There’s nothing like experiencing the roaring and strutting of stags in season. Denmark has many places where you can get close to the action in late summer and autumn, as stags put on impressive displays to attract females and defend their territory. The rutting season lasts about a month. The deer in Denmark’s deer parks have become accustomed to a quiet human presence, so you really can witness this amazing annual ritual from up close. You can see red and roe deer at Haderslev Jægersborg Deer Park, 15km north of Copenhagen and you can also catch the action with deer at both Thy Oxbøl and Slotved Forest in Jutland.
At Tøndermarsken in the Wadden Sea National Park, South Jutland, you can see the unbelievable natural phenomenon known as the Black Sun. Occurring in spring and autumn, the Black Sun occurs when thousands of starlings gather at dusk, drawing amazing dark patterns on the sky. This stunning sight draws thousands of onlookers each season and is well worth travelling to the park for. You should plan a few days out on the flat marshes to truly soak up the Black Sun. Though Tøndermarsken is the best place to witness this, you can also catch it around Ribe, Tipperne at Ringkøbing Fjord and on Rømø island.
There are many seal colonies on rocks and small islands around the coast of Denmark, some of which you can visit by boat. You’ll see seals and porpoises popping up all around the Danish coastline. The most common seal in Denmark is the spotted seal, but if you’re lucky, you may spot the much rarer grey seal. Seals are inquisitive but shy animals. Sometimes access to seal colonies is restricted, such as at the Rødsand Seal Reserve on Falster island, the most important breeding ground for spotted seals in the whole Baltic Sea. The area is closed to visitors in the breeding season from March to the end of September. Denmark has sealariums in Esbjerg, Hirtshals, Kerteminde and Grenaa, where you can get really close to these elegant, underwater creatures. Porpoises are small whales with distinctive dorsal fins. You can often spot them in the waters of the Great and Little Belts, the Skagerrak, the Kattegat and the North Sea. On the island of Rømø, you can take a seal and porpoise safari. Ask for details at the local tourist office.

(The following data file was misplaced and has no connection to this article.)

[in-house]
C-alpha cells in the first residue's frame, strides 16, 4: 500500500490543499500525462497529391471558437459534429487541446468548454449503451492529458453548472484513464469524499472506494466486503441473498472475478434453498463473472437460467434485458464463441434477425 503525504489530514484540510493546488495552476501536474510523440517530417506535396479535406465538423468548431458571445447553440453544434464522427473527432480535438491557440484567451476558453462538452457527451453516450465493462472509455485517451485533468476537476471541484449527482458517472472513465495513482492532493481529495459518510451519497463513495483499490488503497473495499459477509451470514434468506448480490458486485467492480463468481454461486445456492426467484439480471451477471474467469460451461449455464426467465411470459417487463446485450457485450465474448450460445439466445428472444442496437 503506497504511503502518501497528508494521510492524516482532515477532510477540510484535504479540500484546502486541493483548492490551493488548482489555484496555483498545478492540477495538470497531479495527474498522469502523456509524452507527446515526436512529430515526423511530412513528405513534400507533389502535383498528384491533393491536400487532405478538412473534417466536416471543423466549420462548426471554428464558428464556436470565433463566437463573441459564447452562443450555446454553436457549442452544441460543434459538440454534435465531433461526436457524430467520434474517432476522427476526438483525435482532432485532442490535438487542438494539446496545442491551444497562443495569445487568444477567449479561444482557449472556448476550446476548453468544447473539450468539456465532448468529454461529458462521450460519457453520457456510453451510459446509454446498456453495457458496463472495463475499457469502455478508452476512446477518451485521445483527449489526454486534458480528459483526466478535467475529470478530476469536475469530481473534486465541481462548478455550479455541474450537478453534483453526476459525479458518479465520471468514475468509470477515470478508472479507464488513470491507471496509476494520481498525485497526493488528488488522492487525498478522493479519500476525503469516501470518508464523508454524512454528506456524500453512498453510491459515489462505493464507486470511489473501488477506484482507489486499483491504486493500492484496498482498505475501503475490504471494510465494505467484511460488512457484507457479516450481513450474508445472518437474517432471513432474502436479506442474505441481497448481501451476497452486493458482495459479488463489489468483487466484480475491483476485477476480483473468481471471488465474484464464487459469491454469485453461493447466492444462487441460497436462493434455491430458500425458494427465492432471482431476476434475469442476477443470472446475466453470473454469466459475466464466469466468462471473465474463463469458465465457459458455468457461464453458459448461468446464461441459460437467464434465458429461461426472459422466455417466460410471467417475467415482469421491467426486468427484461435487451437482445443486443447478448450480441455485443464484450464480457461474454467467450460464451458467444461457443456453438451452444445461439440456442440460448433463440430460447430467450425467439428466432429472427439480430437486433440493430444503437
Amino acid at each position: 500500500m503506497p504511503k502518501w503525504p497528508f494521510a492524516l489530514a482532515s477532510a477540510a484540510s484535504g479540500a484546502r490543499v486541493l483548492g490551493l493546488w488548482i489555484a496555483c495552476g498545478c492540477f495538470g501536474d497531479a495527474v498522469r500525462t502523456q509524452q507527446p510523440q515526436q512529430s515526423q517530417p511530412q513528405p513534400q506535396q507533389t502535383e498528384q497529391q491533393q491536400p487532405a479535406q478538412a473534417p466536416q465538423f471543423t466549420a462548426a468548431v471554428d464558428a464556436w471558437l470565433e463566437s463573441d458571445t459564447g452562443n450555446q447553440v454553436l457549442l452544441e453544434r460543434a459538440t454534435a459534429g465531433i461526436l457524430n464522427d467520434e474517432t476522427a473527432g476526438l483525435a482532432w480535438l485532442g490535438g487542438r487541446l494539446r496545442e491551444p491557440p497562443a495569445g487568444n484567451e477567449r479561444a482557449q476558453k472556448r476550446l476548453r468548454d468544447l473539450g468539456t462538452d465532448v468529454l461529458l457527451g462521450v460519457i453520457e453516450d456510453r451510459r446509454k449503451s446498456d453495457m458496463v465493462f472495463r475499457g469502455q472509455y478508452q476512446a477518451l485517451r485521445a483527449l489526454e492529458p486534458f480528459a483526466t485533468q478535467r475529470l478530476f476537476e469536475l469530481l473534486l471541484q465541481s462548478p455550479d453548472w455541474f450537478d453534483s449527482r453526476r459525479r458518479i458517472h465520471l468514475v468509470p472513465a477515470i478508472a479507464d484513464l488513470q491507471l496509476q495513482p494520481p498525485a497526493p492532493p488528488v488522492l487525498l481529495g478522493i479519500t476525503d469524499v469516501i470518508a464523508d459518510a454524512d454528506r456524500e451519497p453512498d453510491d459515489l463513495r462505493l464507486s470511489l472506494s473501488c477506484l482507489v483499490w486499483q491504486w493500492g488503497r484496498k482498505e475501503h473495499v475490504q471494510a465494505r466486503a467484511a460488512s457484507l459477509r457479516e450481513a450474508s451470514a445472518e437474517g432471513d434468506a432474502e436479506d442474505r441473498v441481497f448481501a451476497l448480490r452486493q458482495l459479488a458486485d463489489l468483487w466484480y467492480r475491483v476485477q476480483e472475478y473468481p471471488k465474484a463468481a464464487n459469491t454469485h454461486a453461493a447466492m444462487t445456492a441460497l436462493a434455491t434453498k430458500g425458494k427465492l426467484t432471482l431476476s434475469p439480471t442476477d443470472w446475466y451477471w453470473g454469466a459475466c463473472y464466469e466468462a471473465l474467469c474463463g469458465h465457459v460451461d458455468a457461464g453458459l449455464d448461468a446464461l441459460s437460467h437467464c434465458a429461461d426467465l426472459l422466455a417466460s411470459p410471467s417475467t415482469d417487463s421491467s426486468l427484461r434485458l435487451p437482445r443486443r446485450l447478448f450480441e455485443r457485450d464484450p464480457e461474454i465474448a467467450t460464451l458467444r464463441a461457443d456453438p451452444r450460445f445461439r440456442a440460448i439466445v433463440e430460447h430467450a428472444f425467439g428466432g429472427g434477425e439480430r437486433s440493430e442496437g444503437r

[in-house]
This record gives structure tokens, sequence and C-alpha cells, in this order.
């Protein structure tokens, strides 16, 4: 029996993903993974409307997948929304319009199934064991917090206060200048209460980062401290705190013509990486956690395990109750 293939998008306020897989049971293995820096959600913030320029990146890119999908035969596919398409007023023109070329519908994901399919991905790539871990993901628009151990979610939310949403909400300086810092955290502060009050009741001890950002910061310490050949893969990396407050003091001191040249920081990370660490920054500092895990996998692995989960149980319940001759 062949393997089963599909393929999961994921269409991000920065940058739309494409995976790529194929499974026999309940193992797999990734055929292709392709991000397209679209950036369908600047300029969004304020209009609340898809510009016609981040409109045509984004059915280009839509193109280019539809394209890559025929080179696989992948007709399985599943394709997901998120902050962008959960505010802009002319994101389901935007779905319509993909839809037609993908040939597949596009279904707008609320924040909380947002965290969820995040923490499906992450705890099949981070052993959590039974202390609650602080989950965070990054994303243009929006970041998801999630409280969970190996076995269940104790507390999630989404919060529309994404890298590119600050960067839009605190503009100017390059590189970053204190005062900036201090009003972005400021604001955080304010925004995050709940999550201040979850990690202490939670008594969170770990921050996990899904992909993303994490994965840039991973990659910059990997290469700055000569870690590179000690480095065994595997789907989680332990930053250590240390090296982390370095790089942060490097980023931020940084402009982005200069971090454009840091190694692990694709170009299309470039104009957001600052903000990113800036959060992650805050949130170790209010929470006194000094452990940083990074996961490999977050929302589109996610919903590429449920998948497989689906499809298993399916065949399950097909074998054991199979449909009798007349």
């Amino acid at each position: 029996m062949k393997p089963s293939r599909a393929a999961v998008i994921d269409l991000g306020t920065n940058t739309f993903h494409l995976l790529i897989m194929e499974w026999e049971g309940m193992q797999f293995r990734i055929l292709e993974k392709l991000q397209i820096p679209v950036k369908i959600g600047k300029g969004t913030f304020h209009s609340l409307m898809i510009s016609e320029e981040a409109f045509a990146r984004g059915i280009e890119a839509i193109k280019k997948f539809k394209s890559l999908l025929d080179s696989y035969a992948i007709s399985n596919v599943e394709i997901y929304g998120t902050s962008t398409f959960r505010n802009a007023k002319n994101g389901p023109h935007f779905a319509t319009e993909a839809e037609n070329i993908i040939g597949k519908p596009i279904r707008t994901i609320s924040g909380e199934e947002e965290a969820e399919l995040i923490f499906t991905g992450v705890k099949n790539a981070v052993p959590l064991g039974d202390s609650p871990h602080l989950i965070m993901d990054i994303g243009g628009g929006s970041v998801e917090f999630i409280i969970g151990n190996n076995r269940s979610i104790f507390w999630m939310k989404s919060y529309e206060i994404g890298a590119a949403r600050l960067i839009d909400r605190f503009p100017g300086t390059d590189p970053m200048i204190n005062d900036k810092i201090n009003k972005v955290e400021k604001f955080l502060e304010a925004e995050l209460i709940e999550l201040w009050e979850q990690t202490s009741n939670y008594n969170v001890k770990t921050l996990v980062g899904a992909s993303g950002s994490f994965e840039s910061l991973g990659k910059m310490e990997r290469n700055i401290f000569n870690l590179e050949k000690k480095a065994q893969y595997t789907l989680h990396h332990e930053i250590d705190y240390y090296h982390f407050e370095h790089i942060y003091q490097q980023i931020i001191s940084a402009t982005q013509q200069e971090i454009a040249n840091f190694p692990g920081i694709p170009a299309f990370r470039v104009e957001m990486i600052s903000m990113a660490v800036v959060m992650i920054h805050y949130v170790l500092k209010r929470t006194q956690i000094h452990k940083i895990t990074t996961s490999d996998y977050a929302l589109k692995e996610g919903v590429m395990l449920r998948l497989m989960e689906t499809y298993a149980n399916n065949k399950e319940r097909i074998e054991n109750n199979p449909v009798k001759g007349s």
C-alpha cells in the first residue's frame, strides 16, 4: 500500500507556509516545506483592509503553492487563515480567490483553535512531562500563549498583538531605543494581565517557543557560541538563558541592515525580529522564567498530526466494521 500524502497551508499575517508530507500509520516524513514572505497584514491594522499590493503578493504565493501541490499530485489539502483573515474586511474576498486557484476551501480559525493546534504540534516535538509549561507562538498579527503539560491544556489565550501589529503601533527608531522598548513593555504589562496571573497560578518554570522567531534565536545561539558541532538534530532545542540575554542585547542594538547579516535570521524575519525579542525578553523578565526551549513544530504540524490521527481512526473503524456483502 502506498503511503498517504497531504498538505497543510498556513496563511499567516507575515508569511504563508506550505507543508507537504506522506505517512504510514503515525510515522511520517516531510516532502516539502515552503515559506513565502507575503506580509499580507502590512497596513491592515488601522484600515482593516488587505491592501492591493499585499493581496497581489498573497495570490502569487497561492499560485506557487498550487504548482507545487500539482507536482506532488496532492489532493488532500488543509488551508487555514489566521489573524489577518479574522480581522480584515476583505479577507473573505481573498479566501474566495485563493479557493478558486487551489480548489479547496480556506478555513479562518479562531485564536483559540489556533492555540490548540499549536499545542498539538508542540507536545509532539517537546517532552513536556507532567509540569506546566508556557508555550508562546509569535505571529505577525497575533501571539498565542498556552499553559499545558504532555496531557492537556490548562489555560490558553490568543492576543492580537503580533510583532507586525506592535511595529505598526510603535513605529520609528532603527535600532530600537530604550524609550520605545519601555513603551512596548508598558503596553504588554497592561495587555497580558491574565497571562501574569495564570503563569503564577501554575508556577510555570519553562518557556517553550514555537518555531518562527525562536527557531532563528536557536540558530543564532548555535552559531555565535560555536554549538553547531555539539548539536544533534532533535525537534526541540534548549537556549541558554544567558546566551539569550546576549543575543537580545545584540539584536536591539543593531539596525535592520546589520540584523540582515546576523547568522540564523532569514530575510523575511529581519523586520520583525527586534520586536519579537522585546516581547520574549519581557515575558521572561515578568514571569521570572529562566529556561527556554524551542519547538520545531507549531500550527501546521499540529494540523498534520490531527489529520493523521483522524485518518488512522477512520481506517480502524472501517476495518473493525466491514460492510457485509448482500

Some people have a real eye for amber, Nordic gold, which you can find all along Denmark’s coastline. Chances of finding these little gems hidden on the beach are best where it is most windy and where the surf is biggest, so the West Coast of Jutland and the Kattegat coast are particularly good. Amber is small lumps of ancient resin that wash up from the sea floor and can sometimes be as old as 50 million years. In some, ancient insects have been caught inside as it hardened. Amber has always been treasured and used for jewellery and ornaments. Amber can be tricky to spot because it is not only yellow in colour, it can also be white, black or reddish and you can easily mistake it for stones. Here are some simple tricks for checking your find is the real deal: